9. When you are ready, tell the loving being about the event you recalled and jotted down. Describe what happened.
  10. Remember, if you begin to feel overwhelmed, you can pause and use one of the following centering strategies: (a) Go back to your breathing, receiving breath and letting go of breath. (b) Or focus on a detail that has no emotional significance. (c) Or you can center your attention on the here and now, on what you are feeling and on the sensations in your body. Tell the protective being what is happening for you right now, right here. You may either continue with these centering strategies or, if you feel ready, you may return to the story you were describing to the compassionate being.
  11. When you have completed your sharing, take a moment to notice what it feels like to be empathically received by the compassionate being.
  12. Now, as you recall the incident, tell the compassionate being what you were needing during that time. What universal needs and values were prominent for you in the situation you described? Notice the deep appreciation with which the compassionate being is receiving the needs you just named. Imagine them embracing the needs with tenderness and respect. Stay here together, recognizing the preciousness of the needs. (Allow 15 seconds of silence.)
  13. Now you are being asked whether you would like to receive this need into your heart where it will be treasured. If you say “yes,” notice yourself receiving this valuable quality — allowing either yourself or the compassionate being to place it carefully into your heart. If you are not ready to receive it, watch the compassionate being bring it into their own heart where it will be kept safe for you.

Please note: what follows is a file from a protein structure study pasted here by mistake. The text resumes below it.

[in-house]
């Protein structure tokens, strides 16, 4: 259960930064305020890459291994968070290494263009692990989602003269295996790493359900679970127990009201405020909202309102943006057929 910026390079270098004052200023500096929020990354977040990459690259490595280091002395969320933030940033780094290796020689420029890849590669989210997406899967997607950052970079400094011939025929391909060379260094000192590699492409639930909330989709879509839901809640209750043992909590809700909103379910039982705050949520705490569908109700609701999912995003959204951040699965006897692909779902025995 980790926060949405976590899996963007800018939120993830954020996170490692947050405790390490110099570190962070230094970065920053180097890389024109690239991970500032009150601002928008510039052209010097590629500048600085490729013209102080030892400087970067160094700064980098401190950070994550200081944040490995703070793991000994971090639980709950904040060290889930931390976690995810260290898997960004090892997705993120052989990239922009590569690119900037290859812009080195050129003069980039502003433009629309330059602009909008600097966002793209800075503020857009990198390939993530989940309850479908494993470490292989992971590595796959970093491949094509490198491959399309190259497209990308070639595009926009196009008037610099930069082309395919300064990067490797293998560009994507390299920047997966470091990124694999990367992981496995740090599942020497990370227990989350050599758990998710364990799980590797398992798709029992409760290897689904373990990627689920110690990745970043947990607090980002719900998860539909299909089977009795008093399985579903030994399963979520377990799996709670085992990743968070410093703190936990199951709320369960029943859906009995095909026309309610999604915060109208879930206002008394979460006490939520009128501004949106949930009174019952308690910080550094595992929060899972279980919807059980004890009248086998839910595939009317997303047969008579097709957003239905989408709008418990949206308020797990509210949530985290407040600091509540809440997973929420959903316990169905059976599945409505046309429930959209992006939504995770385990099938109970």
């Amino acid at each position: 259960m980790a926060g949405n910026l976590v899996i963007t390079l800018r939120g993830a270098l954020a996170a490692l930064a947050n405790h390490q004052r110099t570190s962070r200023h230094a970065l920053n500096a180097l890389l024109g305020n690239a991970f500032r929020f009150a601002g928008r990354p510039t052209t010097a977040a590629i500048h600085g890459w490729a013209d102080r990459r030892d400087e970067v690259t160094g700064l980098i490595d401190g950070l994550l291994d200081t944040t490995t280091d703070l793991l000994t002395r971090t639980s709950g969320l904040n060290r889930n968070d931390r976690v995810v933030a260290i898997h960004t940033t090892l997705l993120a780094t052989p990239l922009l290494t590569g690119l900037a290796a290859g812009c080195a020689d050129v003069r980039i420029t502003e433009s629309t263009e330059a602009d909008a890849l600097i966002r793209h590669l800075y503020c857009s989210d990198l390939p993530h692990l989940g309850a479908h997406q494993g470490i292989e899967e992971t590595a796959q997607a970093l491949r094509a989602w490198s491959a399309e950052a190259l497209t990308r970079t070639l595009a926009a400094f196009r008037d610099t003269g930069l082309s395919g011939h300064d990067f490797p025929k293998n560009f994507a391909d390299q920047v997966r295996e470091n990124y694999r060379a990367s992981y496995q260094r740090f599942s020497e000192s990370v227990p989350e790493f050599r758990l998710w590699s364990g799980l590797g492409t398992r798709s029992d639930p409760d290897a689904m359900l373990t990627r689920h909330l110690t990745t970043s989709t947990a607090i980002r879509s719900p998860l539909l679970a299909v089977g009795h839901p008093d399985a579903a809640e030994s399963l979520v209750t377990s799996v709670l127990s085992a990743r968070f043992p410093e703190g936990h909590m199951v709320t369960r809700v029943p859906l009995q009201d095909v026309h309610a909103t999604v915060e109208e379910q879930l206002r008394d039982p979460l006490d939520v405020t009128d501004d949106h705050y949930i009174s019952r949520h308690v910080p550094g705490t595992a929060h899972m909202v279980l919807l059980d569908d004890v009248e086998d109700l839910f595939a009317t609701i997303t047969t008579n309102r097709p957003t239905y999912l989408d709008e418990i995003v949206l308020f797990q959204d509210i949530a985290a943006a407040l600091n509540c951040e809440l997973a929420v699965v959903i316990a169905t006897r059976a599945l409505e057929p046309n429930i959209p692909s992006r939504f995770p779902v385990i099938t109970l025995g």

14. Now check in with yourself. What do you feel and need right now in this moment, having had this experience with the loving being? If you wish, share your feelings and needs with this friendly presence who has accompanied you in this exercise. Notice how gently this being receives each of your needs, regarding each with great care. If you are able, join them by taking a moment to cherish the needs you just identified. Otherwise, simply notice how they are being valued. (15 seconds)
  15. Now the being is asking you whether you wish to place the needs you just named in your own heart. If you say “yes”, place them in your heart with care. Otherwise, watch the compassionate being put your needs lovingly into their heart where they will be carried for you.
  16. As you prepare to take leave, tell the loving being how you have experienced your time together. Let them know if you wish to connect again.
  17. Now bid goodbye to the being whom you have invited for this journey.
  18. Recall the two sets of needs you identified during this exercise: the needs you had during the incident and the needs you have now. Can you imagine yourself holding both sets of needs with equal care?

Raised in different cultures and languages, Raj Gill, Lucy Leu and Judi Morin found their lives intersecting at the culture of peace through the language of Nonviolent Communication. Judi Morin, a Sister of St. Ann, served for 26 years as prison chaplain for Correctional Service Canada. Lucy Leu co-founded Freedom Project to establish Nonviolent Communication and mindfulness trainings for prisoners and returnees (those returning to the community from prison). Raj Gill brings 30 years of teaching experience to the Nonviolent Communication and leadership trainings she leads for schools, youth groups, prisons, businesses, government and nonprofit organizations.